June 15, 2018 at 12:05 AM | Permalink

Comments

"...tackled Paul after he witnessed Paul stack brush on top of a pile near Boucher’s property."


The defendant has mental problems. The above "damage" caused by Paul justifies a friendly discussion, or at worst a report to the Zoning Board or civil litigation. Given the injuries, this assault was more like an attempted murder.


The defendant needs an evaluation, perhaps for a concussion or for early dementia. If whatever the condition does not get treated, he should remain in prison for several years.

Posted by: David Behar | Jun 15, 2018 8:11:29 AM

This case shows one of the problems with special victim statutes that base punishment on a victim's status. Other than the spin from Senator Paul's office, I am unaware of any evidence that this attack arose from Senator Paul's status as a member of the Senate.

Taking away the special victim status, the tackling would at most support a finding that the defendant recklessly caused serious physical injury. In most counties in my state, given defendant's background, age, and lack of criminal history, most judges would grant probation, maybe with some shock time, anger management classes, and mental health evaluation.

Posted by: tmm | Jun 15, 2018 11:59:54 AM


What was the motive behind the attack against Senator Paul? Do they know?

Posted by: william r. delzell | Jun 15, 2018 12:10:21 PM

In addition to special victim status, I quarrel with federal jurisdiction at all. What, pray tell, is the overweening federal interest in this? I submit that it is bupkis, zilch, zero, nada.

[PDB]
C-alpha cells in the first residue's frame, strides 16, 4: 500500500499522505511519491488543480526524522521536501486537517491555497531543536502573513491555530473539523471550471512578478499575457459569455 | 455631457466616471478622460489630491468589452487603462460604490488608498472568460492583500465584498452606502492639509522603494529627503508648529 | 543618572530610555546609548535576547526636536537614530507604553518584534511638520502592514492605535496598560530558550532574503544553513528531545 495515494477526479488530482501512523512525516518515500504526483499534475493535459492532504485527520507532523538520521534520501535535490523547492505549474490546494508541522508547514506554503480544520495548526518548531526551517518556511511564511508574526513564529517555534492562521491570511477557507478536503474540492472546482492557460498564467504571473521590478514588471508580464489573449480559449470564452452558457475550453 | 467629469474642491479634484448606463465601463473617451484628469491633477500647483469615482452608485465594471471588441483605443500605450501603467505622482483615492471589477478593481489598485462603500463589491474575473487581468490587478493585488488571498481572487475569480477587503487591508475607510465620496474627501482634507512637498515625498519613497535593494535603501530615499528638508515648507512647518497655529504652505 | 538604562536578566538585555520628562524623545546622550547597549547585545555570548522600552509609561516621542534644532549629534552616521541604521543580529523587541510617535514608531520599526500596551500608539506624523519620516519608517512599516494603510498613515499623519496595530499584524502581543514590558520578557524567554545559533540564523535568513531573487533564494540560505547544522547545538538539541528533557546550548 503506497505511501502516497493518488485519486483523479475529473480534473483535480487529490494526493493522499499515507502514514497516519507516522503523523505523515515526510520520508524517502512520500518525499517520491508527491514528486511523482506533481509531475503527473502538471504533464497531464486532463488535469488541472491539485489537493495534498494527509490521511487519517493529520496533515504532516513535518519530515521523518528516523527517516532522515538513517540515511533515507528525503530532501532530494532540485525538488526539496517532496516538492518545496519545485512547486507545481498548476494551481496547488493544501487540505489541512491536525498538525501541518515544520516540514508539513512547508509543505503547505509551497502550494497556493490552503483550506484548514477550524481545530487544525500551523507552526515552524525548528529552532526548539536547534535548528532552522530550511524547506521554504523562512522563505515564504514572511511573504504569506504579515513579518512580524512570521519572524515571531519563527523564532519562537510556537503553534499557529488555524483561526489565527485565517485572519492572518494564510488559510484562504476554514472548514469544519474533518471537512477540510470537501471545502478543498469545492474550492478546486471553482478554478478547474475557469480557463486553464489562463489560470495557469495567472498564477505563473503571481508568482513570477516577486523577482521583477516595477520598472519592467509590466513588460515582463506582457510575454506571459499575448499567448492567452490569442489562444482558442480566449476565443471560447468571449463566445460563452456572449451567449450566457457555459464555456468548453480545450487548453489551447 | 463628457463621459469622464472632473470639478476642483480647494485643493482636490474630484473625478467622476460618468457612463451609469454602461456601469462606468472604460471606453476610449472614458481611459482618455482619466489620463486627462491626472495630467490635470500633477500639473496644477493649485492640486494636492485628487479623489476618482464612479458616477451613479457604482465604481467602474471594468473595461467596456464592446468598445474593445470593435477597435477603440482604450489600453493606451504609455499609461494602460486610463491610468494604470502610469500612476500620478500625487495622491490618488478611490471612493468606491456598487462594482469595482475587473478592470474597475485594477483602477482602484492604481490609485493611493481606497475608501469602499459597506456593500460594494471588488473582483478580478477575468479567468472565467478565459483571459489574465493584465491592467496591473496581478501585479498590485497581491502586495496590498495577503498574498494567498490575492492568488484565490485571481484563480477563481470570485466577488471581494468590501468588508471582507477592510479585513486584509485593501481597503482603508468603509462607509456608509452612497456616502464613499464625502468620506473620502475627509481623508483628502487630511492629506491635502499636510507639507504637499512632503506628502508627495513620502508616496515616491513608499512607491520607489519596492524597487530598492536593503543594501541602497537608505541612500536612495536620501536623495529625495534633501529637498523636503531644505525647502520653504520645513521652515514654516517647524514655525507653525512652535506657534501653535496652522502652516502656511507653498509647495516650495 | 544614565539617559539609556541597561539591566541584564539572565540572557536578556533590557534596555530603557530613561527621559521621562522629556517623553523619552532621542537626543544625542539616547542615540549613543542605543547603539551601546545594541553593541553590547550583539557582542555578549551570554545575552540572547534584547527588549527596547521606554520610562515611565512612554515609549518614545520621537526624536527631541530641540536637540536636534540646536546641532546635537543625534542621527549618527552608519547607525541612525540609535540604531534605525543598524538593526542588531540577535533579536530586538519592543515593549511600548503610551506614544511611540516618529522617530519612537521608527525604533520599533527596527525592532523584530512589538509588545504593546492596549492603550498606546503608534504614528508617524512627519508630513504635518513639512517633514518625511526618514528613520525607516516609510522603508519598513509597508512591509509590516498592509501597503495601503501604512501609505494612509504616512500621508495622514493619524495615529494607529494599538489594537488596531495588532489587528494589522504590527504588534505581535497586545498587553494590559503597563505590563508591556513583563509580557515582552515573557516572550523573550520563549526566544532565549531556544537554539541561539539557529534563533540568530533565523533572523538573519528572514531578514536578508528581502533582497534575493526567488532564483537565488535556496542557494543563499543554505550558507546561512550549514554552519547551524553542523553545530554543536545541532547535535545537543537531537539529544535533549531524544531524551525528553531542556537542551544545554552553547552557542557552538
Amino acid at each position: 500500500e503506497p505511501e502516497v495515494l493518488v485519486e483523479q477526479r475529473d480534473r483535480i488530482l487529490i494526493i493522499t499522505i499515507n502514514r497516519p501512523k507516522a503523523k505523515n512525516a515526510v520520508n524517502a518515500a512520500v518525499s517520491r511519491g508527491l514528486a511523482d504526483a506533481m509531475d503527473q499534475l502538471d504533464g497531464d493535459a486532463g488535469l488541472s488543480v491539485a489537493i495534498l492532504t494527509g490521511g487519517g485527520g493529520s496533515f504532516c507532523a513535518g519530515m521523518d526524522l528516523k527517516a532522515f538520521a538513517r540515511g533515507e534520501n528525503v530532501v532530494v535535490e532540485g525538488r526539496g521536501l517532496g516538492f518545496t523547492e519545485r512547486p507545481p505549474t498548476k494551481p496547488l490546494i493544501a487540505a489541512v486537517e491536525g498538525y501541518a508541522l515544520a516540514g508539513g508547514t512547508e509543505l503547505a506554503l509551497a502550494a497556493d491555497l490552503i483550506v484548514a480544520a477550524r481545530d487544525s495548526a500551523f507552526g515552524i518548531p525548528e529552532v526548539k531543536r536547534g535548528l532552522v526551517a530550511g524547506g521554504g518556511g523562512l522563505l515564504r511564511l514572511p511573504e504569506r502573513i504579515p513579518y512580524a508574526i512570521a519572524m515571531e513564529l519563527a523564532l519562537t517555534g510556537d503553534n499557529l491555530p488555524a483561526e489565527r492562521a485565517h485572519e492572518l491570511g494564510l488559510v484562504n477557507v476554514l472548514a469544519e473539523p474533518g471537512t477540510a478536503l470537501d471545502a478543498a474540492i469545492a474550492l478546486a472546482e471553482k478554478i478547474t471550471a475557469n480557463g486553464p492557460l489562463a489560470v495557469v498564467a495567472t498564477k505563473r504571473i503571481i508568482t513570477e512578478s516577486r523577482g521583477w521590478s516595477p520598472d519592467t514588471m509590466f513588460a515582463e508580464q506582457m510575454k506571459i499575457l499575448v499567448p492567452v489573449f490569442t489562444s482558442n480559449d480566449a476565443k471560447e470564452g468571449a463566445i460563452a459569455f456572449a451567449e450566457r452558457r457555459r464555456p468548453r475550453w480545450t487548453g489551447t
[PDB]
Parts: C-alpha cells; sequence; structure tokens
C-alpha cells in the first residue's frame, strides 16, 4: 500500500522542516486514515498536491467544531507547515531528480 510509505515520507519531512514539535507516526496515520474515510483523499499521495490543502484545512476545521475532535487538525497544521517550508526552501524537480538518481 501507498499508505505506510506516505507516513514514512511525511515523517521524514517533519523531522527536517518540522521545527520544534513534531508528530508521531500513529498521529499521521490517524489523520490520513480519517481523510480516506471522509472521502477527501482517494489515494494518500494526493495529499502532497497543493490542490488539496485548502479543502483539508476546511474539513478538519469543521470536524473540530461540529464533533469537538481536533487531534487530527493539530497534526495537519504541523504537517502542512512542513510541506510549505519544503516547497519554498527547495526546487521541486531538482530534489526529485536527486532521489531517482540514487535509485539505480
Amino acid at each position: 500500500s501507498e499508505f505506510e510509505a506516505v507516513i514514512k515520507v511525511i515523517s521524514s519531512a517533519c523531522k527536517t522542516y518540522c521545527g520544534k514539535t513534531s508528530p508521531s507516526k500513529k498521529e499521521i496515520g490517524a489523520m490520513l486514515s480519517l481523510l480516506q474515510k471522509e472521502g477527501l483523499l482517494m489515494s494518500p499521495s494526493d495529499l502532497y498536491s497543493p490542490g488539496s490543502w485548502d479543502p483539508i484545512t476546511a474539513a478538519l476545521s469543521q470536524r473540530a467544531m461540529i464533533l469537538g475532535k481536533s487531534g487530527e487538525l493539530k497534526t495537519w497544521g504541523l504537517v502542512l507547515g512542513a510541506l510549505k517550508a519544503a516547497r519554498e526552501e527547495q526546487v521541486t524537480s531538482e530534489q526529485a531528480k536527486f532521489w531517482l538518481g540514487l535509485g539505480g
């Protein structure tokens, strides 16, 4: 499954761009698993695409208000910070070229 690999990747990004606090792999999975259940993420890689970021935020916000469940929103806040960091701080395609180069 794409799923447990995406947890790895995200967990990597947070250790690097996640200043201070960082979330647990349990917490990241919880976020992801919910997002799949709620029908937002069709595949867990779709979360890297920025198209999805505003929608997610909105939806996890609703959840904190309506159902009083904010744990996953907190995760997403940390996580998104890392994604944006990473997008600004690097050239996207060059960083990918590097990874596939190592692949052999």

Posted by: Fat Bastard | Jun 15, 2018 12:43:29 PM

Everybody knows your not to beatup anyone and do anything to a federal official or employee on duty.

With that said, Paul is just a man, got roughed up barely, the attacker is 60 yrs old with no apparent criminal history.

If this was a state level charge he would get probation and anger managemeny

But its federal, so he will get 1 yr and 1 day, maximum sentence us my guess. 2 yrs supervised release. The good Dr will love his trip Im sure.

Posted by: MidWestGuy | Jun 15, 2018 11:41:39 PM

Paul's injuries sound pretty severe.

https://www.washingtonpost.com/powerpost/sen-rand-paul-recovering-from-injuries-suffered-in-alleged-assault/2017/11/05/6380c78a-c250-11e7-84bc-5e285c7f4512_story.html?noredirect=on&utm_term=.5e4364e86306

In light of that, the actual 30 days in jail seem awfully light.

I would think 3 months would be about right IF the motive was not related to Paul's position in Congress. If it was so related, maybe 6 months. An assault on someone for their official acts is an assault on our government itself and needs to be treated as such.

Posted by: William Jockusch | Jun 16, 2018 9:43:17 AM

Looking at the prior, I see I said 9 months the first time around. I think I was right the first time. Those injuries are no joke.

Posted by: William Jockusch | Jun 16, 2018 9:46:25 AM